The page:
The unified approach under Pillar One as suggested by the OECD
In October 2019, the OECD published a discussion draft for a ‘Unified Approach’ under Pillar One. This document was an attempt by the OECD to advance discussion on taxation of the ‘digital economy’, i.e. BEPS Action 1. The objective was to combine the various options previously discussed in this respect into one ‘final’ solution. The OECD wished to receive public commentary on the draft so that it could establish a final document by late 2020. However, because of the Covid-19 pandemic and the US government’s announcement that it is postponing Pillar One negotiations, it would appear highly unlikely that the deadline will be met. Nonetheless, it is interesting to take a closer look at the ‘Unified Approach’, because it appears to at least partially reflect the intentions of various jurisdictions, including the EU, which have announced the introduction of their own (unilateral) digital service tax.
What does the ‘Unified Approach’ suggest?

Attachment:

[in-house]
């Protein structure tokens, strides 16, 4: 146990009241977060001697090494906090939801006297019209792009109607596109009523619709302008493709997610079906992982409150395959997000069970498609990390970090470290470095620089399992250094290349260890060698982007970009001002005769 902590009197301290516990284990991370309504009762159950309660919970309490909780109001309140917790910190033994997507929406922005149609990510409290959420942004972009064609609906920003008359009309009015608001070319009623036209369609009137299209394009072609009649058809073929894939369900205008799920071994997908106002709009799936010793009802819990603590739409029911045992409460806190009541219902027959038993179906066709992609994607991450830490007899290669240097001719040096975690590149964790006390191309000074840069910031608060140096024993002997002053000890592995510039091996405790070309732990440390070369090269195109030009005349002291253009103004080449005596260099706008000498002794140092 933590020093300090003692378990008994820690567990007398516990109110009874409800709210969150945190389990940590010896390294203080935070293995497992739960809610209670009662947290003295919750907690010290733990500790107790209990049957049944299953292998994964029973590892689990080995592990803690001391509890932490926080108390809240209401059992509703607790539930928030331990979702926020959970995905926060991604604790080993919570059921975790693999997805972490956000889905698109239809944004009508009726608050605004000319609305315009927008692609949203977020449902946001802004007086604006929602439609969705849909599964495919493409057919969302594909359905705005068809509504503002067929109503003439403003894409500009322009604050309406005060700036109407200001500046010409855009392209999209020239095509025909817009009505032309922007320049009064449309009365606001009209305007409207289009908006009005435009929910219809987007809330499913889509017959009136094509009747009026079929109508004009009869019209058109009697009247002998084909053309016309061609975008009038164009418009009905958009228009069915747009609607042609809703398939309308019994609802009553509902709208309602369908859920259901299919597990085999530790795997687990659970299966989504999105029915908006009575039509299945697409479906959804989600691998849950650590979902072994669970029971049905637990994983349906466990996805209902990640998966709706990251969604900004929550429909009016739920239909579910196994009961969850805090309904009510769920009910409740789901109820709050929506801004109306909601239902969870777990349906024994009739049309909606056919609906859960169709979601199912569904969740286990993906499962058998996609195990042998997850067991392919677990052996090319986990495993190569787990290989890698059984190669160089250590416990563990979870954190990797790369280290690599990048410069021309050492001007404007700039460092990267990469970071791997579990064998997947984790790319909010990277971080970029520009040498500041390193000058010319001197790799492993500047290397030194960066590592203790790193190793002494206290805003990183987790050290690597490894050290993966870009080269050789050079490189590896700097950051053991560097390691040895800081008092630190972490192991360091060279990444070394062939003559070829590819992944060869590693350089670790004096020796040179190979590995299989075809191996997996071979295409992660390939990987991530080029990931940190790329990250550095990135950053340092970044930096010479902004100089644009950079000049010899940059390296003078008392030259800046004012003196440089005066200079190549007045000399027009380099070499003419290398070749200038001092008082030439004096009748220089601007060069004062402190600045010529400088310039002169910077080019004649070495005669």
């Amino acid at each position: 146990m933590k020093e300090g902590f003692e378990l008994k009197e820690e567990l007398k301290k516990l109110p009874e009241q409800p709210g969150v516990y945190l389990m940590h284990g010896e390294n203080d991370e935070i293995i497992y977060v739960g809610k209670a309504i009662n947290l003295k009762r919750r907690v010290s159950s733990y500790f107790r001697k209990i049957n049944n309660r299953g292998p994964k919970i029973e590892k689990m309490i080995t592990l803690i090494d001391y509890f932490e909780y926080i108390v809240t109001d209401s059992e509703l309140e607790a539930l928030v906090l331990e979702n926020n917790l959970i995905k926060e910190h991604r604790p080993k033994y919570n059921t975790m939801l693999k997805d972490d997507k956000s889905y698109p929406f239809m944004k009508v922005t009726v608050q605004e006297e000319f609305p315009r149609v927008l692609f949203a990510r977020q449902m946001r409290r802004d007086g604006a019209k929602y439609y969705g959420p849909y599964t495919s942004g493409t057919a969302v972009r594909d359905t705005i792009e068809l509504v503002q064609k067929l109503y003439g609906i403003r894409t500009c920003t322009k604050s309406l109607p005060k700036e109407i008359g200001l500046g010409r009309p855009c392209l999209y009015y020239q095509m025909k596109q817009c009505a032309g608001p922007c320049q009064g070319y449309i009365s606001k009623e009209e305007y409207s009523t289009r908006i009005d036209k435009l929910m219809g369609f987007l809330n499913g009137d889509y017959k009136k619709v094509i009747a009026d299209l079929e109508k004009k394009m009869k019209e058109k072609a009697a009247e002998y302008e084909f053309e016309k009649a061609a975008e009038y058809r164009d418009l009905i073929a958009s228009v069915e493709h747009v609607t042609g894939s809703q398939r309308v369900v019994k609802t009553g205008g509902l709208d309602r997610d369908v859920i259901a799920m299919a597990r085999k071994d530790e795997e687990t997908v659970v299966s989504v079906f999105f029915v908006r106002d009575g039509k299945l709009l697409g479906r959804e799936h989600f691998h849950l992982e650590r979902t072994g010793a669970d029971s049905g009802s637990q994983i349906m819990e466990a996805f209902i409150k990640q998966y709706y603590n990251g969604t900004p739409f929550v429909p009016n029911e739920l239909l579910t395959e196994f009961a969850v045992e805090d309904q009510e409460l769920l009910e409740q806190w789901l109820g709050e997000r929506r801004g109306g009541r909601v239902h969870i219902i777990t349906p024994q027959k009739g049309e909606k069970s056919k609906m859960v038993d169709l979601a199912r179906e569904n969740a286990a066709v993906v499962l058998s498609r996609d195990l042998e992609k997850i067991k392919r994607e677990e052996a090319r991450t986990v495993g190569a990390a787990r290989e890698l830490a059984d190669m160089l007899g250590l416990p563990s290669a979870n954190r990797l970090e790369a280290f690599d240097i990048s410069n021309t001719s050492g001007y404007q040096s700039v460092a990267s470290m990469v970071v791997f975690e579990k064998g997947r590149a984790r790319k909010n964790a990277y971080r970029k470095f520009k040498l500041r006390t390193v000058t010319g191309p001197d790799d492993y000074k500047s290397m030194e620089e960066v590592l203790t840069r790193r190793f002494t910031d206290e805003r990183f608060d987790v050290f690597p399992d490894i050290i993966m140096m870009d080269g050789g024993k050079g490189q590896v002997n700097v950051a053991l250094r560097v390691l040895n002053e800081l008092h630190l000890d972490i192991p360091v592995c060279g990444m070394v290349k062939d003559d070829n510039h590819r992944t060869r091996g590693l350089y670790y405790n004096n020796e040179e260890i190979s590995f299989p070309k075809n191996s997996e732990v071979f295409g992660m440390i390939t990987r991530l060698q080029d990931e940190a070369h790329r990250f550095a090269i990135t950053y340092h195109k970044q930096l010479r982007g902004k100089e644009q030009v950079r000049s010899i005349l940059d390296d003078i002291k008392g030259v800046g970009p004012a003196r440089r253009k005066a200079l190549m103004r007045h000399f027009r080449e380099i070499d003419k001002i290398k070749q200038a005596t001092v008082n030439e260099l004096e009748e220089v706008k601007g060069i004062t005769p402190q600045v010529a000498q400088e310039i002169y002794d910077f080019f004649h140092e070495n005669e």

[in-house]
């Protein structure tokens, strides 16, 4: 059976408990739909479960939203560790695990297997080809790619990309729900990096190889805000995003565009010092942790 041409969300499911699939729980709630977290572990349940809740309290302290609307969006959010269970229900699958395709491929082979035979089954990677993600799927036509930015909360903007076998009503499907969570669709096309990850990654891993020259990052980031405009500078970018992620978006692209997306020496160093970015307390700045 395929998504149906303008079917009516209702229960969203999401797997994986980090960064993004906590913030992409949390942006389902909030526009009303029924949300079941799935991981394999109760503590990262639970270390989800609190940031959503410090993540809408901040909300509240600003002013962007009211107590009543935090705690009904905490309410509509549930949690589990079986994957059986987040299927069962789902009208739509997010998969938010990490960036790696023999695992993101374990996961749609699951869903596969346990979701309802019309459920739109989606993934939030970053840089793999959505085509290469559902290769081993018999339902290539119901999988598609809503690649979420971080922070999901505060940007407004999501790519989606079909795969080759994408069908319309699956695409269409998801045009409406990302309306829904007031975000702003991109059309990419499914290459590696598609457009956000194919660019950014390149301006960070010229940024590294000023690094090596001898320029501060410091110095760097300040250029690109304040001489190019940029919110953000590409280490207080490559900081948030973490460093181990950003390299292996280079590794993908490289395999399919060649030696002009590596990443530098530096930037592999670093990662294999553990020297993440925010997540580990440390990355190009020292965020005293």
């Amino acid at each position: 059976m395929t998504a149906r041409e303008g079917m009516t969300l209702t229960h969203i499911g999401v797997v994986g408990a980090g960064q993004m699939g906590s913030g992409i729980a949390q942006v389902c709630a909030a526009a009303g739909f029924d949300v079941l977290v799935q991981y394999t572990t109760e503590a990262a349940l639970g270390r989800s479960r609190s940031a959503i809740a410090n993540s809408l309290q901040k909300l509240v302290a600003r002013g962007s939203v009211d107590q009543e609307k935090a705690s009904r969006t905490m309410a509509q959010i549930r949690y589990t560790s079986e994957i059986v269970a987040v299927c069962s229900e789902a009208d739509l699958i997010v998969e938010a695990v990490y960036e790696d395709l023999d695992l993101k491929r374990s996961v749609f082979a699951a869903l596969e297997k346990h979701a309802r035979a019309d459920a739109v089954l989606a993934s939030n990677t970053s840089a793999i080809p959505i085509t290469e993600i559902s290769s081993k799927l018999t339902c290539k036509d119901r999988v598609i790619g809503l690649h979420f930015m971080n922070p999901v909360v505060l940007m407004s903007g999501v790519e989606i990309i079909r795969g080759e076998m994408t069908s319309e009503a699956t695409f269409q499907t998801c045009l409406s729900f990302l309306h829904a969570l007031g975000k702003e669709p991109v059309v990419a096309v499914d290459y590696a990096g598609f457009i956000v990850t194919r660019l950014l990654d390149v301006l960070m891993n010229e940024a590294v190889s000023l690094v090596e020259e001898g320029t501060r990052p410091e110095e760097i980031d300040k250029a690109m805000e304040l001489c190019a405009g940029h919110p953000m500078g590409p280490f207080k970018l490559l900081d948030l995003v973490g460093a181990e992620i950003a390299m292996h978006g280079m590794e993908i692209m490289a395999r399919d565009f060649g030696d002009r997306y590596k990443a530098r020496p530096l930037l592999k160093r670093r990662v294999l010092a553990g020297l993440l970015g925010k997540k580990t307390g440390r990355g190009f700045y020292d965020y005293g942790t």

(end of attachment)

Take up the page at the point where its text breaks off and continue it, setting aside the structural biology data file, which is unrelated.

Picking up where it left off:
The OECD acknowledges that, because of the digitalization of the economy, there would appear to be no need for multinational enterprises to be present in every jurisdiction where they trade. For this reason, the current almost 100-year-old allocation keys of corporate income taxing rights can be considered – at least for the larger B2C digital companies – to be obsolete. Based on the current allocation keys, physical presence is required in certain jurisdictions to allow it to execute its taxing rights, whereas under the ‘Unified Approach’, a ‘digital presence’ alone already allows jurisdictions to execute their taxing rights. However, because most multinational enterprises carry out digital activities, it may prove quite burdensome to delineate those enterprises to which the new nexus approach will apply, a fact of which the OECD itself is also aware.
The ‘Unified Approach’ introduces a new ‘nexus’ approach, i.e. having a certain level of ‘digital sales’ in a jurisdiction rather than a physical presence. It is not envisaged, however, that this new ‘nexus’ will replace the old one; it should merely be considered a supplement to the already existing model. Furthermore, the ‘Unified Approach’ suggests a three-tier allocation of profits, i.e. so-called Amount A, Amount B and Amount C.